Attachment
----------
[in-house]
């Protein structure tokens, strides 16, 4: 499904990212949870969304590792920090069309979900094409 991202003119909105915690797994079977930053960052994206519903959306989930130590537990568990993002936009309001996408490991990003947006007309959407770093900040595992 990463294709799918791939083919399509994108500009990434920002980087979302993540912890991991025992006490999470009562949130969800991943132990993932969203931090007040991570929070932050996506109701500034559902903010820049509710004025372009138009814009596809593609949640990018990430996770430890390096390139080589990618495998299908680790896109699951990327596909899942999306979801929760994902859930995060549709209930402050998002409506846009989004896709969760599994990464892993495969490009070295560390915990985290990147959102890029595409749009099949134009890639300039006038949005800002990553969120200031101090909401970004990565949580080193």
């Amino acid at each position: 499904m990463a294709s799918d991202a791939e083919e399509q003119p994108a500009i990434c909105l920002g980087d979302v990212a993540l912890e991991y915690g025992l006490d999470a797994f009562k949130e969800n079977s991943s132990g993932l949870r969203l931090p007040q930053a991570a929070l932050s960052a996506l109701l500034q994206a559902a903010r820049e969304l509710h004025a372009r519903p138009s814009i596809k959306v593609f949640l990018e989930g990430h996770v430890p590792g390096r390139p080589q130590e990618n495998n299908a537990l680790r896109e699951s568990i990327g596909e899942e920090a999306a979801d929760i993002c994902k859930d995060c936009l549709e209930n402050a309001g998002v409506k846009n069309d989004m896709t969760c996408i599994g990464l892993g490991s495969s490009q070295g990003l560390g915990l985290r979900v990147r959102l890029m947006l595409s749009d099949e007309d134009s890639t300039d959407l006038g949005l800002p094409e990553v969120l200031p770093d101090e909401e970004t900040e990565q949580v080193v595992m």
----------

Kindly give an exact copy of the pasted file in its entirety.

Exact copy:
[in-house]
């Protein structure tokens, strides 16, 4: 499904990212949870969304590792920090069309979900094409 991202003119909105915690797994079977930053960052994206519903959306989930130590537990568990993002936009309001996408490991990003947006007309959407770093900040595992 990463294709799918791939083919399509994108500009990434920002980087979302993540912890991991025992006490999470009562949130969800991943132990993932969203931090007040991570929070932050996506109701500034559902903010820049509710004025372009138009814009596809593609949640990018990430996770430890390096390139080589990618495998299908680790896109699951990327596909899942999306979801929760994902859930995060549709209930402050998002409506846009989004896709969760599994990464892993495969490009070295560390915990985290990147959102890029595409749009099949134009890639300039006038949005800002990553969120200031101090909401970004990565949580080193």
């Amino acid at each position: 499904m990463a294709s799918d991202a791939e083919e399509q003119p994108a500009i990434c909105l920002g980087d979302v990212a993540l912890e991991y915690g025992l006490d999470a797994f009562k949130e969800n079977s991943s132990g993932l949870r969203l931090p007040q930053a991570a929070l932050s960052a996506l109701l500034q994206a559902a903010r820049e969304l509710h004025a372009r519903p138009s814009i596809k959306v593609f949640l990018e989930g990430h996770v430890p590792g390096r390139p080589q130590e990618n495998n299908a537990l680790r896109e699951s568990i990327g596909e899942e920090a999306a979801d929760i993002c994902k859930d995060c936009l549709e209930n402050a309001g998002v409506k846009n069309d989004m896709t969760c996408i599994g990464l892993g490991s495969s490009q070295g990003l560390g915990l985290r979900v990147r959102l890029m947006l595409s749009d099949e007309d134009s890639t300039d959407l006038g949005l800002p094409e990553v969120l200031p770093d101090e909401e970004t900040e990565q949580v080193v595992m």